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February 04. 2014 10:21PM

Peterborough teacher ready to take on ex-Bruins players

PETERBOROUGH — Courtney McKay isn’t scared of a bunch of big guys wearing skates, even if they are former hockey players for the Boston Bruins.

On Sunday, she’ll square off against them at the 4th annual Boston Bruins Alumni Classic.

McKay, 25, an English teacher at ConVal High School in Peterborough, is also the coach of the 2-year-old girls varsity hockey team. Since she was 4-years-old, McKay has been playing hockey, a sport adored and encouraged by her father when she was growing up in Merrimack.

“It was a great way to spend time with my dad and my brother,” she said.

Crotched Mountain Wild

She played hockey throughout high school and at Plymouth State University. And now she’s playing as a member of the Crotched Mountain Wild, a team of employees and friends of the Crotched Mountain Rehabilitation Center in Greenfield.

Each year, the Crotched Mountain Wild go head-to-head with former members of the Boston Bruins at the Sullivan Arena at St. Anselm College. This year, McKay and her teammates will face Rick Middleton, Brad Park, Reggie Lemelin, Bruce Shoebottom and other members of the Bruins alumni team.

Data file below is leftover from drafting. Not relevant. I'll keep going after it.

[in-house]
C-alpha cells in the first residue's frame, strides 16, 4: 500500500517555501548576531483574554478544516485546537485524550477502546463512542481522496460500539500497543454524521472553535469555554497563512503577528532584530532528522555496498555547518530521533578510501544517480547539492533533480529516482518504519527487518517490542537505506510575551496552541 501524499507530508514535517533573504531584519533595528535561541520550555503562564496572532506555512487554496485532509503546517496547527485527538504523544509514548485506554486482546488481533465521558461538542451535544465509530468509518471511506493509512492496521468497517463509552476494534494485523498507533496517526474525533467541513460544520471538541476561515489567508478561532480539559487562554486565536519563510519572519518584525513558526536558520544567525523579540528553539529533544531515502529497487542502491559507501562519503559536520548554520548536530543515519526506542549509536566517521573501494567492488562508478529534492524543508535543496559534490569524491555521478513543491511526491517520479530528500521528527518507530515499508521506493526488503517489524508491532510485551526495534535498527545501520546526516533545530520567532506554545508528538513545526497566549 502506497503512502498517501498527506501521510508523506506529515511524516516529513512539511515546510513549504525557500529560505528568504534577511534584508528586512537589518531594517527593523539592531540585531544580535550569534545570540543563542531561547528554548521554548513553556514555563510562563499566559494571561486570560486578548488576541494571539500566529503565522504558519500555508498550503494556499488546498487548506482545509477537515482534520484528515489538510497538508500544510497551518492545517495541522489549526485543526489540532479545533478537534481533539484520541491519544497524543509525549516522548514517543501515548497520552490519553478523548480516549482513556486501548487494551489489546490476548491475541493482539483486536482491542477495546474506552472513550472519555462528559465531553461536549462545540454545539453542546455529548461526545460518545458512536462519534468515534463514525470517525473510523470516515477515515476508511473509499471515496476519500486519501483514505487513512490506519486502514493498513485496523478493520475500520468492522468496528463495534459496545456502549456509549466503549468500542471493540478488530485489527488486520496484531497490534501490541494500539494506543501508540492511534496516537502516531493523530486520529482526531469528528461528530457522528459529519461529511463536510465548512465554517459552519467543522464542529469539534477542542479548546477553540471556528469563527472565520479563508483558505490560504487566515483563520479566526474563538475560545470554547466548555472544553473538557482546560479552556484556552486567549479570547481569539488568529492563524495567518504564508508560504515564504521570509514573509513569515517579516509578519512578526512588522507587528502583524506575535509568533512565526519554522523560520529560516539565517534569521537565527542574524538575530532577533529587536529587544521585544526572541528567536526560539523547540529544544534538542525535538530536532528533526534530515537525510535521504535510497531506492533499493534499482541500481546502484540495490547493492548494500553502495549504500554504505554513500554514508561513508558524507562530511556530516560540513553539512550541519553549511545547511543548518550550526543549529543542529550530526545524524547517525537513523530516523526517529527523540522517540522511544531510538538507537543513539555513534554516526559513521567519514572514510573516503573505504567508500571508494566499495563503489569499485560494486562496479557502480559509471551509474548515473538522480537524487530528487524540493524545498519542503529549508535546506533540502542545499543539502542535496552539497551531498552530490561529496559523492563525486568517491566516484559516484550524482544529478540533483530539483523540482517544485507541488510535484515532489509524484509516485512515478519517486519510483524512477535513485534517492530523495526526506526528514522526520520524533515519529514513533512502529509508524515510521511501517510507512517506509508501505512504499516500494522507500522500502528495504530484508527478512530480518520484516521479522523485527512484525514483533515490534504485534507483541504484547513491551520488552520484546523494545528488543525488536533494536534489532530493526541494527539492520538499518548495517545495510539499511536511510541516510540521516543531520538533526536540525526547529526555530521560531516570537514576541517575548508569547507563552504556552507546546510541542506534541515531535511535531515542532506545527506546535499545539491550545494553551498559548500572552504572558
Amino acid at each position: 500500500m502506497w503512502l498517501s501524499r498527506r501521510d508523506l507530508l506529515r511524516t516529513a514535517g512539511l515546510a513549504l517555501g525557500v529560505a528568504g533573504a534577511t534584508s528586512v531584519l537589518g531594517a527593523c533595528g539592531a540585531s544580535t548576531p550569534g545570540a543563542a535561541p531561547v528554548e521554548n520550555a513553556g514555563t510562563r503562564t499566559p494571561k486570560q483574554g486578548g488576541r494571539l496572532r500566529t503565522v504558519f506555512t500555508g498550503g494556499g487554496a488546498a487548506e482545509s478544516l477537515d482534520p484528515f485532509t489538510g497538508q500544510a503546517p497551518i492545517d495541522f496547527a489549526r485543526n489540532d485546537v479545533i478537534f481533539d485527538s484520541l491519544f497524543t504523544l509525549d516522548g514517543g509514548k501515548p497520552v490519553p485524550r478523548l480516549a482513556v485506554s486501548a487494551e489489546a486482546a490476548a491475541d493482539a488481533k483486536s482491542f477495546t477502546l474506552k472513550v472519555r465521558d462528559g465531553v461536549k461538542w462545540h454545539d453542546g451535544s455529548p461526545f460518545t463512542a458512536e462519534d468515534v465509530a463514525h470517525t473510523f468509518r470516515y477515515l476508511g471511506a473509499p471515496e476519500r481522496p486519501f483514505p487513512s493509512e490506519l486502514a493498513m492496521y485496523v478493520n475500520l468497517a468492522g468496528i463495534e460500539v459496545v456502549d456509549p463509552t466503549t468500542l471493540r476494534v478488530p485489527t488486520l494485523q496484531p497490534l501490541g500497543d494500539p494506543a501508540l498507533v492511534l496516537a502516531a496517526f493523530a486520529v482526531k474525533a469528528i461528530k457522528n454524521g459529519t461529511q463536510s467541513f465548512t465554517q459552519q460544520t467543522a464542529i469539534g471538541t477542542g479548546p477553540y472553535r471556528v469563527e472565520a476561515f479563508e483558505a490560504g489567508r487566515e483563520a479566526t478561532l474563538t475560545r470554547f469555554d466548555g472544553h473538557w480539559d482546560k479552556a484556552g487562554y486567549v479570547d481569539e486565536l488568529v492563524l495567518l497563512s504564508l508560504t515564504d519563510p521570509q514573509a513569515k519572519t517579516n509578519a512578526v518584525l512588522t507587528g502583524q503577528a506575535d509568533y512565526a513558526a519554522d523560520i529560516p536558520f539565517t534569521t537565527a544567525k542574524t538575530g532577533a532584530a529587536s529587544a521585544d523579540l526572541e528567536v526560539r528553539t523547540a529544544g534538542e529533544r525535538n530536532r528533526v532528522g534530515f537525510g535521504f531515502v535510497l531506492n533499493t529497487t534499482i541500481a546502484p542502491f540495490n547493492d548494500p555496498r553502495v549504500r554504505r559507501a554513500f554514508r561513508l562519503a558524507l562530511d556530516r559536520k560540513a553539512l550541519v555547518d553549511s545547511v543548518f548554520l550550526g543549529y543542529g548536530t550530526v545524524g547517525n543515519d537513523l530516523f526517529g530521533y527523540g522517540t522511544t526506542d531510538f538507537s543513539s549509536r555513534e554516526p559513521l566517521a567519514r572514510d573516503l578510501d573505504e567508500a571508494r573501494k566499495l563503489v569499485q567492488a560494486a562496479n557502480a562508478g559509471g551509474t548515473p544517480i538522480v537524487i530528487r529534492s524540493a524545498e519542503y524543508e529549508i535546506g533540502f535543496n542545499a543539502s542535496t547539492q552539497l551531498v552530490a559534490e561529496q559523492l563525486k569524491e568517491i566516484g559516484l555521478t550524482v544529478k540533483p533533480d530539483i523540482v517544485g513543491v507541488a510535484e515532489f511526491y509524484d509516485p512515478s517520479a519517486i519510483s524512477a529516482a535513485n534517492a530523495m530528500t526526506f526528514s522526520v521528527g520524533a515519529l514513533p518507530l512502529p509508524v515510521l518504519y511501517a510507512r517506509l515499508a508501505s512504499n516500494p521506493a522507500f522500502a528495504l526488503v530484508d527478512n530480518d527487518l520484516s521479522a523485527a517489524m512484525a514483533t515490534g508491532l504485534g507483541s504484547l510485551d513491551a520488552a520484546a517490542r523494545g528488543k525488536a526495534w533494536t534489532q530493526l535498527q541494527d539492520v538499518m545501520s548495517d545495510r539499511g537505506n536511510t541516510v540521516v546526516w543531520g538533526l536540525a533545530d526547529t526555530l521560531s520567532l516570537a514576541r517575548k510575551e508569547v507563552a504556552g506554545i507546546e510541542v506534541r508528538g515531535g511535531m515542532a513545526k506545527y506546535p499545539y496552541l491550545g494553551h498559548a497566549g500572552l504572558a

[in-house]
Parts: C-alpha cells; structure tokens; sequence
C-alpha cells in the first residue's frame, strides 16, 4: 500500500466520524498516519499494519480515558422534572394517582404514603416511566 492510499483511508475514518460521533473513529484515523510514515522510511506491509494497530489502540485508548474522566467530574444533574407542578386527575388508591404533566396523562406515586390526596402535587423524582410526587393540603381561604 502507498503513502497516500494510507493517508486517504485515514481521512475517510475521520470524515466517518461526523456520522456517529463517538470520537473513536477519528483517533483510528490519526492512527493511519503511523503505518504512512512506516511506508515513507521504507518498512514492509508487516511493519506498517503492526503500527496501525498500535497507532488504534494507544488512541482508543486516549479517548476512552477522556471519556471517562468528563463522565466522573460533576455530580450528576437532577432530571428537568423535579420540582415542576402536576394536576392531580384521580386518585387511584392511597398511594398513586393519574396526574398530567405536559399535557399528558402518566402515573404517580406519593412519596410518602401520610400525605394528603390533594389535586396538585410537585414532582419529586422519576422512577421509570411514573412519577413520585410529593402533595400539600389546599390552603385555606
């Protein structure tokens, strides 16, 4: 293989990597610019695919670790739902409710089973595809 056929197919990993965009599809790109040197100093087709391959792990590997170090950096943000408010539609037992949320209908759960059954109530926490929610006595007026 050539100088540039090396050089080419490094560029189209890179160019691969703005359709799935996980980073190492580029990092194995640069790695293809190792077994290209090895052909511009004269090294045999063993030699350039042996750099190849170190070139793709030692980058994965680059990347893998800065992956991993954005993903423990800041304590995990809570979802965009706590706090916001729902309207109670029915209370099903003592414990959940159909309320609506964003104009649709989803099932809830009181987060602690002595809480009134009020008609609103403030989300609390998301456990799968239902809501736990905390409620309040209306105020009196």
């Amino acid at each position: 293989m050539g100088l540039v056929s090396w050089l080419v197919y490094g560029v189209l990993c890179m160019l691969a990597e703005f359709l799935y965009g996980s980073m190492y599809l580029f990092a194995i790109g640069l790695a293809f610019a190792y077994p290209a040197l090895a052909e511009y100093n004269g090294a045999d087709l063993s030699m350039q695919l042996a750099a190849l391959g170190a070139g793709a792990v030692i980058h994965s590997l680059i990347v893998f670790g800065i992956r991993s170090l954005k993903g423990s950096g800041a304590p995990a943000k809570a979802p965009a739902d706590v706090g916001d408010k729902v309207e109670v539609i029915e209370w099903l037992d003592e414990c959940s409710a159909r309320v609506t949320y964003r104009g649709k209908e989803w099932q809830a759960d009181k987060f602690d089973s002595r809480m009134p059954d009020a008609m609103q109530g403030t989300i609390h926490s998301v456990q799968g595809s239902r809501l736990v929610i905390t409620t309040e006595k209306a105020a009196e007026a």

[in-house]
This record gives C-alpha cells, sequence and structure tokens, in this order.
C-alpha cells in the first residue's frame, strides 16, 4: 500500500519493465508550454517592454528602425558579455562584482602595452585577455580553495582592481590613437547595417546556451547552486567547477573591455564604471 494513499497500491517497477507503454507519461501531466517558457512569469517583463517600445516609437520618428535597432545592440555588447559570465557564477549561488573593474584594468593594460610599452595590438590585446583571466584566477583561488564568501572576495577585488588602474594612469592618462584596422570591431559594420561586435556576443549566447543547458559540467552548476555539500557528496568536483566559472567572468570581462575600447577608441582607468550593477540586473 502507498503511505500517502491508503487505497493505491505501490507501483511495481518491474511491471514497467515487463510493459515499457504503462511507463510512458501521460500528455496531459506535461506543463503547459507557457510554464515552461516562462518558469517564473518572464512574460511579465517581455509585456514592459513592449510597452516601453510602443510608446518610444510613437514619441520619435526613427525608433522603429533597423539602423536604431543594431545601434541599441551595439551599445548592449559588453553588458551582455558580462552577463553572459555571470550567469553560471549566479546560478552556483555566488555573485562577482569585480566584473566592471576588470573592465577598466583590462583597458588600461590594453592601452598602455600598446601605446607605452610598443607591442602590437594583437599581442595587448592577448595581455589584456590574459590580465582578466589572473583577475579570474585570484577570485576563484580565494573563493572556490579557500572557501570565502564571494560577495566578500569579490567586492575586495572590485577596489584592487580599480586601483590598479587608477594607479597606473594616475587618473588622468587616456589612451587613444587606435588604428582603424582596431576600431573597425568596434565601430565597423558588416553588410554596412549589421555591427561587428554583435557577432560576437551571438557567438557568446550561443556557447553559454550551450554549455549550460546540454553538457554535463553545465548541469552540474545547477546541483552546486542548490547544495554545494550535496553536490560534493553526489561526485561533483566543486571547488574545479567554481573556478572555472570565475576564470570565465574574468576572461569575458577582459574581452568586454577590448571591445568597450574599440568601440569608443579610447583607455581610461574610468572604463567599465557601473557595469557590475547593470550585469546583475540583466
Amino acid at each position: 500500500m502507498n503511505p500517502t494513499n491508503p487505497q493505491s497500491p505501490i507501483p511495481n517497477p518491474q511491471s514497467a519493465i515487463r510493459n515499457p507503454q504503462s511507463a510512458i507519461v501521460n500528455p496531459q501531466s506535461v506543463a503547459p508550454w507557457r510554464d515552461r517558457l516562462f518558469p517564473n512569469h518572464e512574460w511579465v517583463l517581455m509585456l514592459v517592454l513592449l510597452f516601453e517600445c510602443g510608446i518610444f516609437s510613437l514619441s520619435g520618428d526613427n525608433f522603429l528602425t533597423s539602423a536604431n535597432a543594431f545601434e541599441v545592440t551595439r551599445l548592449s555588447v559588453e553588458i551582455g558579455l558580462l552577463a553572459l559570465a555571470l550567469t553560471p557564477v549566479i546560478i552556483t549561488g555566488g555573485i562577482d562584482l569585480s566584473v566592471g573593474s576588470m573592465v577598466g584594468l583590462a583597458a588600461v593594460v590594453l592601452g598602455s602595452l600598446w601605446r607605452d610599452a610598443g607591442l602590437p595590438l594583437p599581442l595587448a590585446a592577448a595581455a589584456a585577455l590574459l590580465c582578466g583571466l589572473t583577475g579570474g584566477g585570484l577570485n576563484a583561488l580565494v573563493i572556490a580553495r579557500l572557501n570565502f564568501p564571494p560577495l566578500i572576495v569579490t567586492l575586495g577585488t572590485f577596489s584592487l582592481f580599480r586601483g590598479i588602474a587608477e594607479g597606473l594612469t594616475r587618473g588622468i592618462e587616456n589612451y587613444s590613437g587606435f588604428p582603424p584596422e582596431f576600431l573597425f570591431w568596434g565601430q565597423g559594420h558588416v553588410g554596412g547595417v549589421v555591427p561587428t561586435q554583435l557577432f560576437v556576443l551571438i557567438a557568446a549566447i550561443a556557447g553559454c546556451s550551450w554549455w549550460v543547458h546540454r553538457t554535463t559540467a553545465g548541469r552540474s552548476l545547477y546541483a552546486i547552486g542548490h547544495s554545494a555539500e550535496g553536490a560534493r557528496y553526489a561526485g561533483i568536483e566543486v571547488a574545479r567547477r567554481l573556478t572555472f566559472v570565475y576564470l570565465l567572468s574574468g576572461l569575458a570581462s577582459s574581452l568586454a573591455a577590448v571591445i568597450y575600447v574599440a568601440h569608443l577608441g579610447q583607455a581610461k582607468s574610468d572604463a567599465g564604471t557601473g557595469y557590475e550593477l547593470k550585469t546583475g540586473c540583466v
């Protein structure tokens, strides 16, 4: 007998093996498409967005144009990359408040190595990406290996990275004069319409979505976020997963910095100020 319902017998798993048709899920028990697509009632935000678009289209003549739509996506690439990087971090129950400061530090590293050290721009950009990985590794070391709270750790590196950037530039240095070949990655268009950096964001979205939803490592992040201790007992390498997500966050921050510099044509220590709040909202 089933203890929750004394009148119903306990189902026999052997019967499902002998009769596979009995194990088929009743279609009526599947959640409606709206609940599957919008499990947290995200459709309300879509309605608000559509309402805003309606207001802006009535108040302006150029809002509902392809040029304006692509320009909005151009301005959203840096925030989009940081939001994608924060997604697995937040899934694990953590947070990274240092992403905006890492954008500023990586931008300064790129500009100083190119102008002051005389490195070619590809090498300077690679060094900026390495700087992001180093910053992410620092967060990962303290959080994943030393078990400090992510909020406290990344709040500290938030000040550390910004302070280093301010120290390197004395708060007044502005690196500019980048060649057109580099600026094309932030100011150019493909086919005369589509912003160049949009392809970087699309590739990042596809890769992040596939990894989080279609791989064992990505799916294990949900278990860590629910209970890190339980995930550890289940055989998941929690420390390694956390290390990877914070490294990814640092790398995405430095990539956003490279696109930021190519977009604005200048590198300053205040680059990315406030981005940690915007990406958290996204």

McKay said she was invited to join in the fun by Geoff Garfinkle, who is director of the Crotched Mountain Accessible Recreation and Sports (CMARS) program, the father of one of her hockey players and a member of Crotched Mountain Wild.

“But I haven’t played a competitive game since September so I’m trying to get ready. We played against the ConVal boys hockey team last week so we’re getting there.”

Making sports accessible

Proceeds from the game help fund the CMARS program, which helps people with disabilities find ways to enjoy the great outdoors.

Corey Kotz, 40, of Milford, suffers from multiple sclerosis and is confined to a wheelchair, but through CMARS he is able to ski with his 8-year-old son and will soon be able to shoot targets through the CMARS’ accessible shooting program.

CMARS also offers kayaking, snowboarding, cycling and hiking for those with disabilities. The proceeds from the game help make it possible for Kotz and others to take part in these activities, he said.

“This is the single most profitable fundraiser CMARS has,” said Kotz, who hasn’t missed a game yet. “It helps a lot of people.”

Garfinkle said that in the last three years, the annual games have raised $70,000 for adaptive equipment, scholarships to help those in need participate in CMARS programs and a broader array of offerings.

“This game is all about fun for the whole family, from watching Bruins’ legends skate the ice and compete against a local team, to joining in the fun between periods, to getting autographs from your favorite players,” said Garfinkle.

For Kotz, it’s a great way to watch “a good old-fashioned game of hockey.” And for McKay, it’s a challenge she can’t wait to meet.

“I’m very excited about this,” she said. “My dad actually played in an alumni game years ago, and I got to watch. It’s going to be a great game of hockey.”

The Boston Bruins Alumni Classic begins at 2 p.m. on Sunday, Feb. 9. Tickets are $10 per person. For more information or to purchase tickets in advance, go to cmf.org/tickets.

nfoster@newstote.com


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